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Winter Fruit

By Greg Thomas, 09.12.2021
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Jyll Bradley and her installation at the Fruitmarket. Image: Neil Hanna.

Jyll Bradley’s Pardes is the first stand-alone project for the Fruitmarket's new warehouse space, flooding the girder-filled chamber with shafts of neon.

If the mantra of minimalism is that “what you see is what you see” then Jyll Bradley is not a minimalist in any easy sense. Far from banishing metaphor, her practice is fed by a deep wellspring of symbolism, with a particular emphasis on horticulture—on emulating the homemade structures used to cultivate plants and fruit. Since her return to artistic practice around the late 2000s – following a successful spell as a radio scriptwriter – this emphasis has been borne out through a series of striking projects woven around memories of a Kentish childhood.

For her Folkestone Triennial project Green Light (for M.R.) (2014), Bradley converted part of a disused gasworks in her home town into an old-fashioned hop garden, its wood-and-wirework scaffolding extended and varied through an inner grid of light-reflecting aluminium poles (imagine Walter De Maria’s Lightning Field re-envisaged as a bucolic idyll). Brigitte (2017), an arrangement of neon chevrons mounted on the brick gable of Strange Cargo arts space in Cheriton, Hampshire, emulated the “espalier” method of planned shrub and plant growth, involving pinning limbs and branches to a trellis.

The Fruitmarket’s recently acquired two storey-high warehouse space, converted by Reiach and Hall into a bare-bricked, strut-filled cavern, is the site of Bradley’s latest paean to agricultural constructivism: farm-follows-function, if you will. The gloom-filled grandeur of the space suits a large-scale intervention like Bradley’s: a set of six diagonal beams extending from floor to upper wall, each mounted on one side with notched, counterpointed strips of neon green and grey plastic. The “live edge” of the translucent Perspex, machine cut for that classic minimalist-industrial effect, is intended to channel the light gathered into the surface of the plastic and spread it outwards through its edges. Although this effect is hard to discern on the stubbornly grey day of my visit, the work interacts with its surroundings with confidence and clarity, replete with a ballet of dancing light flecks from various ambient sources.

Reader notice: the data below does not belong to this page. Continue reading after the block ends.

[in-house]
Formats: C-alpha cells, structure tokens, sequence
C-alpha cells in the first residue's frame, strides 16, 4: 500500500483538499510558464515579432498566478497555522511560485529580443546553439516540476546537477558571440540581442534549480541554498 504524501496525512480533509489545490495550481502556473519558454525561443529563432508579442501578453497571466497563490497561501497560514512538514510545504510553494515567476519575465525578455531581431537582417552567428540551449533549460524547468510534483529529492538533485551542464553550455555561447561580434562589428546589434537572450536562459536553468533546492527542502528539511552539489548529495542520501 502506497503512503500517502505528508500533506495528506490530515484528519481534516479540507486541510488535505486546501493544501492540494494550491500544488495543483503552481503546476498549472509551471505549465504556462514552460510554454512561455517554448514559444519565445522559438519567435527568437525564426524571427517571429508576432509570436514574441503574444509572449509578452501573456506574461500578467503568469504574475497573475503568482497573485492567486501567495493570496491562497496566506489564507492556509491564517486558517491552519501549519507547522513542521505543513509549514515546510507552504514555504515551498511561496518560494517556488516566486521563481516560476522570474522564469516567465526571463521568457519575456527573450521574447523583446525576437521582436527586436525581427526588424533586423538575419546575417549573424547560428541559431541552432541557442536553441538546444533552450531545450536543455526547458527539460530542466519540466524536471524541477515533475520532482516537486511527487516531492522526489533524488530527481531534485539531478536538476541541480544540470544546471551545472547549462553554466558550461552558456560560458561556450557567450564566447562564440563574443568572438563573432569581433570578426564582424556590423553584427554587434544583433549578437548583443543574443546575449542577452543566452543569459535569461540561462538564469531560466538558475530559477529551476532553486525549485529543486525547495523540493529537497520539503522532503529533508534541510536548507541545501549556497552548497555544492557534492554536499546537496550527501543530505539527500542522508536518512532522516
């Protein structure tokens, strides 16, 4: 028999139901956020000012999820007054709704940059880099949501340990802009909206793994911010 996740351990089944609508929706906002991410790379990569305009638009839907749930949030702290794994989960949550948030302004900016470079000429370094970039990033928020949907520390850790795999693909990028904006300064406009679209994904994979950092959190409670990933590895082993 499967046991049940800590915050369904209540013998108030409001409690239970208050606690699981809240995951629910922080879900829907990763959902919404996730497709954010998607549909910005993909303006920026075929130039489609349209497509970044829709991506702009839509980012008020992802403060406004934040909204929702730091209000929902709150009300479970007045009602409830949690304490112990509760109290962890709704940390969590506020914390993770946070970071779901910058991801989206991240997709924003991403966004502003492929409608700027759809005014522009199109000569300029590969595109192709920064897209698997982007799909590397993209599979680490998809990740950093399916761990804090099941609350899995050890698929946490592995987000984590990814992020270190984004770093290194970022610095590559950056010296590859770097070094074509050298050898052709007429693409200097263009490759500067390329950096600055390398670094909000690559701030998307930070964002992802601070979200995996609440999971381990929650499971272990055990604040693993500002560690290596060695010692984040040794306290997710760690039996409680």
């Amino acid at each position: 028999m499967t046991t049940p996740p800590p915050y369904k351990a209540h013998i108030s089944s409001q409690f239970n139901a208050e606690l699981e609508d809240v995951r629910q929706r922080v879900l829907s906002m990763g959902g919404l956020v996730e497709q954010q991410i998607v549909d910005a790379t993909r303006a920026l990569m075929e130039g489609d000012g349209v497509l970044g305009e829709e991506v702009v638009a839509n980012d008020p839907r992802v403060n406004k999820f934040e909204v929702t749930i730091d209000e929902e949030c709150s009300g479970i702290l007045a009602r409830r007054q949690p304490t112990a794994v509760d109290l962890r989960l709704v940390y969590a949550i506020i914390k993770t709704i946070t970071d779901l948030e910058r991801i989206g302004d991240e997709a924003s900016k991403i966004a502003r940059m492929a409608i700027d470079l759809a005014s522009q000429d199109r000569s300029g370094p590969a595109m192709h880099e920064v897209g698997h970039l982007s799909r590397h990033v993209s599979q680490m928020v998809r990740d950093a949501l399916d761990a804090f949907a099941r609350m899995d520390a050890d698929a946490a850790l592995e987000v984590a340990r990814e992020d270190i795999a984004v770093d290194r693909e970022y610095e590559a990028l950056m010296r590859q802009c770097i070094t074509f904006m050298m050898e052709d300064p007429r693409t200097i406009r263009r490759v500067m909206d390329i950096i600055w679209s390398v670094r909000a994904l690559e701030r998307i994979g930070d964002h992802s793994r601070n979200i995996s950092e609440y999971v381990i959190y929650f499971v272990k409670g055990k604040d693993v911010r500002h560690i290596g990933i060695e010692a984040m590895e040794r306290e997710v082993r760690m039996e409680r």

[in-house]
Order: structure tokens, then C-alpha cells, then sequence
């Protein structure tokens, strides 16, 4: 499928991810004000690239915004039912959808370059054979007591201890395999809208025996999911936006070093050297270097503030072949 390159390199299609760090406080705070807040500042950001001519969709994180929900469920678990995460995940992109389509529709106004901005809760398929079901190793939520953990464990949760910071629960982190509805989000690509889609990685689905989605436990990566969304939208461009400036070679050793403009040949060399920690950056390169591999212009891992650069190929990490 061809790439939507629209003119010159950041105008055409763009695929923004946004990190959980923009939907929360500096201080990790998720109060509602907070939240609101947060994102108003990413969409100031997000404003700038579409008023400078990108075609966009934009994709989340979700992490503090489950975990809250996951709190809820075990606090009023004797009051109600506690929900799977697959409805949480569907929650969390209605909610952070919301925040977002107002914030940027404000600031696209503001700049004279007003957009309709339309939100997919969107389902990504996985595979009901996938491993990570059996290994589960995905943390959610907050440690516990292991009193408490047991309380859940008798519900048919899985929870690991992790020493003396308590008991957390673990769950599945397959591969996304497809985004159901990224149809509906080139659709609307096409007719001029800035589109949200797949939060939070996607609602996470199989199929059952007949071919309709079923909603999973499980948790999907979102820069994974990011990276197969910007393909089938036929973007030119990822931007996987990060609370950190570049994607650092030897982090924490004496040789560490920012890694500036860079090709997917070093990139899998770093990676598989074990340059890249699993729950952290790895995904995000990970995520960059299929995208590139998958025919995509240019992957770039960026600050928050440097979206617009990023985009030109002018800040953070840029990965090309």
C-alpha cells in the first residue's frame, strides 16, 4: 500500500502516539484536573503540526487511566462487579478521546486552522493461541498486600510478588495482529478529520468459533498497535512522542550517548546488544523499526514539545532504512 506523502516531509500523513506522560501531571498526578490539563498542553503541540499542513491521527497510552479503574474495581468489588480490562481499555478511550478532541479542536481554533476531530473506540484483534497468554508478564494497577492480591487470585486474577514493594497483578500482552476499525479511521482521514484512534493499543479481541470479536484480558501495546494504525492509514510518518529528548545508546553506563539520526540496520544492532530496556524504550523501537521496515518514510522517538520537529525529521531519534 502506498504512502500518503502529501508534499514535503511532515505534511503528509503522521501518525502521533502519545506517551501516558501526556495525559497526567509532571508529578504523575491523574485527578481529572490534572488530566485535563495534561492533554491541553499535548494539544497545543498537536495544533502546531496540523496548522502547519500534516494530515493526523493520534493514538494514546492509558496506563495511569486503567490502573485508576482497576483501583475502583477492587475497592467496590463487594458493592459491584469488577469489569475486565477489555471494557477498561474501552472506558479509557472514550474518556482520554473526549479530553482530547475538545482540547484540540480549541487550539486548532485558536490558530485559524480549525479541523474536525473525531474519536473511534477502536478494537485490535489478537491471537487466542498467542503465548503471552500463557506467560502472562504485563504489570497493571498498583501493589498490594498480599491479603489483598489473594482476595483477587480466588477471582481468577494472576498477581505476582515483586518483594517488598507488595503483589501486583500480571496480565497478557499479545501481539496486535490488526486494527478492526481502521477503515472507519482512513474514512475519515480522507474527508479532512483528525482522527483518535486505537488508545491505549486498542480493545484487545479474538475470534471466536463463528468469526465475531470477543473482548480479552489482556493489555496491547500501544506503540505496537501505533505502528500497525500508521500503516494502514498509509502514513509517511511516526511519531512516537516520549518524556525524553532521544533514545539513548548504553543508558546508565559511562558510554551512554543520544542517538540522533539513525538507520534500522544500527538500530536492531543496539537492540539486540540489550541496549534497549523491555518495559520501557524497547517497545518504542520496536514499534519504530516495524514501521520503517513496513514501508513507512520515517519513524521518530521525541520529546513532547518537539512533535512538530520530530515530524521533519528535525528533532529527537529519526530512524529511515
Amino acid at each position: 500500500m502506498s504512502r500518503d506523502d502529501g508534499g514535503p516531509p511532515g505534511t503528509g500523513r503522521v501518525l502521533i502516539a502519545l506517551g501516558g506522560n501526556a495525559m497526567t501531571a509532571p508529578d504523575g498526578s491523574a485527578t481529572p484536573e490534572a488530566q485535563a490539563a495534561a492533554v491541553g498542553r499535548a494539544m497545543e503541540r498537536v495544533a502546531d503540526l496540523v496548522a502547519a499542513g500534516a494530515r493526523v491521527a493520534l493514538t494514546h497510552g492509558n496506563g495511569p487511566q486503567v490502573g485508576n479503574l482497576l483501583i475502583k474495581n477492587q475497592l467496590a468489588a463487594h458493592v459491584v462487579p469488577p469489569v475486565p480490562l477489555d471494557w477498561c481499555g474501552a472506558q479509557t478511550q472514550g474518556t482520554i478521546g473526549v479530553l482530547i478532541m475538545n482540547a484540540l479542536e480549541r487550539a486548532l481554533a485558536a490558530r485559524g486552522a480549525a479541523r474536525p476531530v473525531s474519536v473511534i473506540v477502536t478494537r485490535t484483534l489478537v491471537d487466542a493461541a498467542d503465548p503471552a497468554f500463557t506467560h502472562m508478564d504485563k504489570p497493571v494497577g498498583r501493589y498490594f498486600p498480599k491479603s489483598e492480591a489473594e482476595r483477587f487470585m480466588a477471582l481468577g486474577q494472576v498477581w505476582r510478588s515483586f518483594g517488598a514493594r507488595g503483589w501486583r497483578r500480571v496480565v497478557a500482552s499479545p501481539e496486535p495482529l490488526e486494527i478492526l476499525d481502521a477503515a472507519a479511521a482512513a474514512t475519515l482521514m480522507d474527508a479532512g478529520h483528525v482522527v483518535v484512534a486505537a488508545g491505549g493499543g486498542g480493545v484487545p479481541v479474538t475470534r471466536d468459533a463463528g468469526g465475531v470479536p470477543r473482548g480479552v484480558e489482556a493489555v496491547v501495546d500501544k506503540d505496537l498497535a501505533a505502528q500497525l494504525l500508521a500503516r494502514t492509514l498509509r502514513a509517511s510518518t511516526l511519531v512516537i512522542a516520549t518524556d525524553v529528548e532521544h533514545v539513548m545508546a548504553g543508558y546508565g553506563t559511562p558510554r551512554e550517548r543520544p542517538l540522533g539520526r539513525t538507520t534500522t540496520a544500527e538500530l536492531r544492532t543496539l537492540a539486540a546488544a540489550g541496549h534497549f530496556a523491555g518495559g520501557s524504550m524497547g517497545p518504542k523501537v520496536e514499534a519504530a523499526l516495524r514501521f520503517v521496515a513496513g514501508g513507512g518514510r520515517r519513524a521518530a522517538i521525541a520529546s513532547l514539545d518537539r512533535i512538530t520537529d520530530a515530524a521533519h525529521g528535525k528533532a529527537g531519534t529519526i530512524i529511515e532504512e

Jyll Bradley, Green/Light (for M.R.), 2014. Timber poles, wire-work grid, aluminium poles with LED inset, plexiglass, mirrored acrylic, coir string, aggregate, steel anchorage. Courtesy the artist. Photo: Thierry Bal.

According to Fruitmarket, “the form of Pardes is a hybrid of many structures and patterns that Bradley encountered during her research into the history of Scottish fruit production. The particular climate of parts of Scotland – from haars (sea mists) to vertical rain – has meant ingenious means of creating the conditions necessary for fruit growing.” Bradley became particularly interested in orchards mirroring the slope of the land in areas such as the Clydesdale Valley, and in lean-to structures used to train fruit trees up heat-retaining brick walls. The resulting half-arch effect not only pays homage to the site’s history as a fruit and vegetable market but also – perhaps inadvertently – echoes the flying buttresses of gothic cathedrals, a suitably Edinburgh-centric reference.

Blankets and books are provided on a series of benches spread around the perimeter, reflecting Bradley’s hope that her work will serve as a site for gathering, interaction, and play. It will also be the site of various film-screenings, performances, and other events across the next few months. The title of the work, Pardes, come from an ancient word for orchard or garden, at the root of the word “Paradise.” On a dreich day in December, it certainly provides comfort and illumination.

Jyll Bradley's Pardes will be shown in the Fruitmarket's Warehouse until 18th April 2022.